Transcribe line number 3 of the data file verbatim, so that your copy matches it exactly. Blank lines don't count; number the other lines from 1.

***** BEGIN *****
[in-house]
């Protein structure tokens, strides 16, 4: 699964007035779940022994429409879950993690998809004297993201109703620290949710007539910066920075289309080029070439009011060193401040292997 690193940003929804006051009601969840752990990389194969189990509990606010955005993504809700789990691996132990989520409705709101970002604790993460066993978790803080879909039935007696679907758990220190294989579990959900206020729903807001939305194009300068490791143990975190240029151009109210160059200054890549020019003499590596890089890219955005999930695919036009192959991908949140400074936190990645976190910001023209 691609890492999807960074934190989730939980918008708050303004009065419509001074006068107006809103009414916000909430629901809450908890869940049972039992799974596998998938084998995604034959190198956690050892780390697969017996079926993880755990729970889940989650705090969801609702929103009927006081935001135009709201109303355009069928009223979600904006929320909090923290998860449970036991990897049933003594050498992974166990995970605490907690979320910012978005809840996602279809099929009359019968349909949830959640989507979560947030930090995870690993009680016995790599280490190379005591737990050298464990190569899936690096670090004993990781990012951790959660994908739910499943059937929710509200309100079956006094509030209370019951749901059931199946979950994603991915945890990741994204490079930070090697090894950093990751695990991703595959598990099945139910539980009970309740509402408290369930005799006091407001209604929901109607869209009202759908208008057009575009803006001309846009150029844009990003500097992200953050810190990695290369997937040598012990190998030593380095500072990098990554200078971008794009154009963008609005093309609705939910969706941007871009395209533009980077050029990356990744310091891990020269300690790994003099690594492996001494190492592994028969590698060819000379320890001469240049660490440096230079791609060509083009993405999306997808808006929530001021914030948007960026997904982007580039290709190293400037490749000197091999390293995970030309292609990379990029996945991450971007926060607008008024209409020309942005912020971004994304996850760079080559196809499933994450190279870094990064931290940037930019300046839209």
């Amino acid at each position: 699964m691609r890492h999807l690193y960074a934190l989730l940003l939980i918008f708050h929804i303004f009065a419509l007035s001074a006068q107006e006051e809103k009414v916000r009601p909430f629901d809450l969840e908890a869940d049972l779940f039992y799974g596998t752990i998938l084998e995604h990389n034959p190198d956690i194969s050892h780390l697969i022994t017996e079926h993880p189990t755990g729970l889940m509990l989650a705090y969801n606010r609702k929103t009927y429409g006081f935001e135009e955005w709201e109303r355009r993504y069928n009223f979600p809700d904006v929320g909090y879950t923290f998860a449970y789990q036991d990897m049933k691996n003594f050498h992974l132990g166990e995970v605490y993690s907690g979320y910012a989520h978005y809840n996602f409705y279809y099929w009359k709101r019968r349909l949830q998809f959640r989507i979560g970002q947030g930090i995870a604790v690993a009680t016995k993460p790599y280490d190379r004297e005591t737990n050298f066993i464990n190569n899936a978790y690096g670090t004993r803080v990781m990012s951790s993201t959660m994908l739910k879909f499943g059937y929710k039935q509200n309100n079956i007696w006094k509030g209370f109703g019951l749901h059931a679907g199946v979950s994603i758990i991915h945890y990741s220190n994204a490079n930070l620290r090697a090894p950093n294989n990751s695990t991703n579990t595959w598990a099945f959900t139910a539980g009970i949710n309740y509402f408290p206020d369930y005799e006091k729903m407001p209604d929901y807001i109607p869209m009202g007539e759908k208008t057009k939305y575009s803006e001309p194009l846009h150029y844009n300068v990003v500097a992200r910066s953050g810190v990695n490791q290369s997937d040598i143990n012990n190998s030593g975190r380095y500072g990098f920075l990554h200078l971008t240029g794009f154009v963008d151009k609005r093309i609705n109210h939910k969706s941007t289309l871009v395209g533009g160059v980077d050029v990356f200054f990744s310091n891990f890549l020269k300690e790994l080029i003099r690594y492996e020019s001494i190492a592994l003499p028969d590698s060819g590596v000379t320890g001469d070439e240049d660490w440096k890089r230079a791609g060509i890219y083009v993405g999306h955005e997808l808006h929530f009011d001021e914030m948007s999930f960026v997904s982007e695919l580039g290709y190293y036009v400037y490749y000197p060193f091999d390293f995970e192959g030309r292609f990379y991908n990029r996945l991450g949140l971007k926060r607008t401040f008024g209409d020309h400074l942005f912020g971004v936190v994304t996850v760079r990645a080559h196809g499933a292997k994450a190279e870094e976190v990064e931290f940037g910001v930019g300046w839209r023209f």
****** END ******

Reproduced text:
């Amino acid at each position: 699964m691609r890492h999807l690193y960074a934190l989730l940003l939980i918008f708050h929804i303004f009065a419509l007035s001074a006068q107006e006051e809103k009414v916000r009601p909430f629901d809450l969840e908890a869940d049972l779940f039992y799974g596998t752990i998938l084998e995604h990389n034959p190198d956690i194969s050892h780390l697969i022994t017996e079926h993880p189990t755990g729970l889940m509990l989650a705090y969801n606010r609702k929103t009927y429409g006081f935001e135009e955005w709201e109303r355009r993504y069928n009223f979600p809700d904006v929320g909090y879950t923290f998860a449970y789990q036991d990897m049933k691996n003594f050498h992974l132990g166990e995970v605490y993690s907690g979320y910012a989520h978005y809840n996602f409705y279809y099929w009359k709101r019968r349909l949830q998809f959640r989507i979560g970002q947030g930090i995870a604790v690993a009680t016995k993460p790599y280490d190379r004297e005591t737990n050298f066993i464990n190569n899936a978790y690096g670090t004993r803080v990781m990012s951790s993201t959660m994908l739910k879909f499943g059937y929710k039935q509200n309100n079956i007696w006094k509030g209370f109703g019951l749901h059931a679907g199946v979950s994603i758990i991915h945890y990741s220190n994204a490079n930070l620290r090697a090894p950093n294989n990751s695990t991703n579990t595959w598990a099945f959900t139910a539980g009970i949710n309740y509402f408290p206020d369930y005799e006091k729903m407001p209604d929901y807001i109607p869209m009202g007539e759908k208008t057009k939305y575009s803006e001309p194009l846009h150029y844009n300068v990003v500097a992200r910066s953050g810190v990695n490791q290369s997937d040598i143990n012990n190998s030593g975190r380095y500072g990098f920075l990554h200078l971008t240029g794009f154009v963008d151009k609005r093309i609705n109210h939910k969706s941007t289309l871009v395209g533009g160059v980077d050029v990356f200054f990744s310091n891990f890549l020269k300690e790994l080029i003099r690594y492996e020019s001494i190492a592994l003499p028969d590698s060819g590596v000379t320890g001469d070439e240049d660490w440096k890089r230079a791609g060509i890219y083009v993405g999306h955005e997808l808006h929530f009011d001021e914030m948007s999930f960026v997904s982007e695919l580039g290709y190293y036009v400037y490749y000197p060193f091999d390293f995970e192959g030309r292609f990379y991908n990029r996945l991450g949140l971007k926060r607008t401040f008024g209409d020309h400074l942005f912020g971004v936190v994304t996850v760079r990645a080559h196809g499933a292997k994450a190279e870094e976190v990064e931290f940037g910001v930019g300046w839209r023209f």